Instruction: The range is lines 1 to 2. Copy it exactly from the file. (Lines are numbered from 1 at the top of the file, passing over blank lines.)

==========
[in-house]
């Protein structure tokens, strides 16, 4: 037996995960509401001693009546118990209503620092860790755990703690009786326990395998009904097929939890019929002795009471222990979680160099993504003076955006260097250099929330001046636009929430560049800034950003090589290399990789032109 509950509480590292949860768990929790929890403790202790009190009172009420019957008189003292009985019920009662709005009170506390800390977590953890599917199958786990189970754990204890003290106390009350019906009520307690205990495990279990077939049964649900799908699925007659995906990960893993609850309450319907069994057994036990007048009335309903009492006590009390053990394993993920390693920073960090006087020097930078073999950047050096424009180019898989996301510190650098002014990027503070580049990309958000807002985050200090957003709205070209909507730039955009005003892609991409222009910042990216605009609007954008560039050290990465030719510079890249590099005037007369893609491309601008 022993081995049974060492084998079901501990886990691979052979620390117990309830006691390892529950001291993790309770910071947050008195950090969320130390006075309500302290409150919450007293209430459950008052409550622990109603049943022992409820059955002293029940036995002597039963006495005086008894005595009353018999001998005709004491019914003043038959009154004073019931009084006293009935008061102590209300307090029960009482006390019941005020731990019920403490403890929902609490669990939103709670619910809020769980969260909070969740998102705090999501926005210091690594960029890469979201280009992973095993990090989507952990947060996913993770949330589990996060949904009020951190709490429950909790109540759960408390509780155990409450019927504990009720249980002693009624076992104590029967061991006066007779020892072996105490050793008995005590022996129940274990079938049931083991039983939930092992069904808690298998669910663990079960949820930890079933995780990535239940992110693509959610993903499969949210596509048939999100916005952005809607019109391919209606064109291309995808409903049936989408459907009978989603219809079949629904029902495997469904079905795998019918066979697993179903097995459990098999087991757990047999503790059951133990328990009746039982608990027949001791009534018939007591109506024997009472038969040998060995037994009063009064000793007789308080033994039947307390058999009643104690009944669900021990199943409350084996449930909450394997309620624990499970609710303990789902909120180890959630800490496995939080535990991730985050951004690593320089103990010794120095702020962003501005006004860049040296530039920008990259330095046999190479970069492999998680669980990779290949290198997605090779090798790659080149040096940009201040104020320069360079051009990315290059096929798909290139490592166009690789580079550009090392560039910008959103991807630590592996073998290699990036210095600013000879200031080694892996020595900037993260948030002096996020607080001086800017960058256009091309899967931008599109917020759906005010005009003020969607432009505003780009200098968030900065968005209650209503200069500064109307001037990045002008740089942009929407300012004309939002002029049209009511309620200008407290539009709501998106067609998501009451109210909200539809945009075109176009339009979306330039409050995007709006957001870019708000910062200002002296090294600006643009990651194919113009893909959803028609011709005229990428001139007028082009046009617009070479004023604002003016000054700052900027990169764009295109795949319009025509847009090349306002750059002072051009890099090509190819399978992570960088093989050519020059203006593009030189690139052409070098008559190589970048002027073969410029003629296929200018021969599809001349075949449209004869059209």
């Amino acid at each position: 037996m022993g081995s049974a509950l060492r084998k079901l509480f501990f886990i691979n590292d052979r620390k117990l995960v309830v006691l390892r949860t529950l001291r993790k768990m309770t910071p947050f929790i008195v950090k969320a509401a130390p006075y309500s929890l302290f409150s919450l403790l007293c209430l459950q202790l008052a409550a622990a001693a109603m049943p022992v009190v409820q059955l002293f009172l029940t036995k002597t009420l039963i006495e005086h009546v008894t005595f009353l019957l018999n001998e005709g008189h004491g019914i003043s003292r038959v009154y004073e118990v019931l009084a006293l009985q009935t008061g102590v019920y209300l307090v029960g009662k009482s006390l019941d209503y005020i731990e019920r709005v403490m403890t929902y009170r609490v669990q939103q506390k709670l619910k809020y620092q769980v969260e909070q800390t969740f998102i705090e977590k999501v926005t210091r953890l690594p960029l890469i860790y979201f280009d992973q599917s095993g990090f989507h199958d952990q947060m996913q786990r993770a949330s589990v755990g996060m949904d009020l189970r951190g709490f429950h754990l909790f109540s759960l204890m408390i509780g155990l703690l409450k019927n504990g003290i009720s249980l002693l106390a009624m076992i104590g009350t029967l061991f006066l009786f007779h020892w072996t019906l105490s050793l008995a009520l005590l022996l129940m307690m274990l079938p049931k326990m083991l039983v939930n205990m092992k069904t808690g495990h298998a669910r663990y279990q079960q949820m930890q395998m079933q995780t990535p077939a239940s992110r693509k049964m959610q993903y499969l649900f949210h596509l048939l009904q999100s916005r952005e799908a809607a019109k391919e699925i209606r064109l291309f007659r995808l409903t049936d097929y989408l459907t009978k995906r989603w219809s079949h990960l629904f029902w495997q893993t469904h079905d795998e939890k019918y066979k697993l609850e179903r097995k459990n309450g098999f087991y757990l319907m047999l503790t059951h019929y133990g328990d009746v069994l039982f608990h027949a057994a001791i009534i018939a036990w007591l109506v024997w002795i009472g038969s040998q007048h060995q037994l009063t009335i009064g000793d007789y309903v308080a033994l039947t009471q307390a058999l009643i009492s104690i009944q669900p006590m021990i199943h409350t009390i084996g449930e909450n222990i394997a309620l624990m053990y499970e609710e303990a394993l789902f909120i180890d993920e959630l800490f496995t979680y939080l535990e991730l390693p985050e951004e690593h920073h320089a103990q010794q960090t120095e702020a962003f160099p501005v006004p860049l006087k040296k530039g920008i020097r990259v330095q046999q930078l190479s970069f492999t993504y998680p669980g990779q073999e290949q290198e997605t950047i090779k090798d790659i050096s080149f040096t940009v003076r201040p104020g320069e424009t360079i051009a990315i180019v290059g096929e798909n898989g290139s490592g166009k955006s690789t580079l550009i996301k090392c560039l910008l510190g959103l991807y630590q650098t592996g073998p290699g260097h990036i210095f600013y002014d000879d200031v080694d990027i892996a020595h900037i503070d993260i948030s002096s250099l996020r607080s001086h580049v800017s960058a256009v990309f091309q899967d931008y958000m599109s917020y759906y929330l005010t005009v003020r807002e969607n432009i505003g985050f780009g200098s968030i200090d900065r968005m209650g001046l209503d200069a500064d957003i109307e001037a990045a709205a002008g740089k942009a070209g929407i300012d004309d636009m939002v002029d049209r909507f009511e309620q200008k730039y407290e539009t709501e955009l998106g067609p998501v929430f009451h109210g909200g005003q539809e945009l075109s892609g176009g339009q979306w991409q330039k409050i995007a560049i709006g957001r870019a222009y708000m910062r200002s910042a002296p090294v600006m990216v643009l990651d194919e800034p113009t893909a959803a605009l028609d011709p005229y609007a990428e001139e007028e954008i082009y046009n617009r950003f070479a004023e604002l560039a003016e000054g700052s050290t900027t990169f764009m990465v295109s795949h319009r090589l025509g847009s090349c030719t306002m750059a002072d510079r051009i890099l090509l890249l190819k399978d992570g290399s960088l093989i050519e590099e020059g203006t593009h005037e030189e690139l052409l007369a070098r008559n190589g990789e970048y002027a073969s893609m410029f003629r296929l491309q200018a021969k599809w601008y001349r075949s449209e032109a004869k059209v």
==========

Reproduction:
[in-house]
């Protein structure tokens, strides 16, 4: 037996995960509401001693009546118990209503620092860790755990703690009786326990395998009904097929939890019929002795009471222990979680160099993504003076955006260097250099929330001046636009929430560049800034950003090589290399990789032109 509950509480590292949860768990929790929890403790202790009190009172009420019957008189003292009985019920009662709005009170506390800390977590953890599917199958786990189970754990204890003290106390009350019906009520307690205990495990279990077939049964649900799908699925007659995906990960893993609850309450319907069994057994036990007048009335309903009492006590009390053990394993993920390693920073960090006087020097930078073999950047050096424009180019898989996301510190650098002014990027503070580049990309958000807002985050200090957003709205070209909507730039955009005003892609991409222009910042990216605009609007954008560039050290990465030719510079890249590099005037007369893609491309601008 022993081995049974060492084998079901501990886990691979052979620390117990309830006691390892529950001291993790309770910071947050008195950090969320130390006075309500302290409150919450007293209430459950008052409550622990109603049943022992409820059955002293029940036995002597039963006495005086008894005595009353018999001998005709004491019914003043038959009154004073019931009084006293009935008061102590209300307090029960009482006390019941005020731990019920403490403890929902609490669990939103709670619910809020769980969260909070969740998102705090999501926005210091690594960029890469979201280009992973095993990090989507952990947060996913993770949330589990996060949904009020951190709490429950909790109540759960408390509780155990409450019927504990009720249980002693009624076992104590029967061991006066007779020892072996105490050793008995005590022996129940274990079938049931083991039983939930092992069904808690298998669910663990079960949820930890079933995780990535239940992110693509959610993903499969949210596509048939999100916005952005809607019109391919209606064109291309995808409903049936989408459907009978989603219809079949629904029902495997469904079905795998019918066979697993179903097995459990098999087991757990047999503790059951133990328990009746039982608990027949001791009534018939007591109506024997009472038969040998060995037994009063009064000793007789308080033994039947307390058999009643104690009944669900021990199943409350084996449930909450394997309620624990499970609710303990789902909120180890959630800490496995939080535990991730985050951004690593320089103990010794120095702020962003501005006004860049040296530039920008990259330095046999190479970069492999998680669980990779290949290198997605090779090798790659080149040096940009201040104020320069360079051009990315290059096929798909290139490592166009690789580079550009090392560039910008959103991807630590592996073998290699990036210095600013000879200031080694892996020595900037993260948030002096996020607080001086800017960058256009091309899967931008599109917020759906005010005009003020969607432009505003780009200098968030900065968005209650209503200069500064109307001037990045002008740089942009929407300012004309939002002029049209009511309620200008407290539009709501998106067609998501009451109210909200539809945009075109176009339009979306330039409050995007709006957001870019708000910062200002002296090294600006643009990651194919113009893909959803028609011709005229990428001139007028082009046009617009070479004023604002003016000054700052900027990169764009295109795949319009025509847009090349306002750059002072051009890099090509190819399978992570960088093989050519020059203006593009030189690139052409070098008559190589970048002027073969410029003629296929200018021969599809001349075949449209004869059209």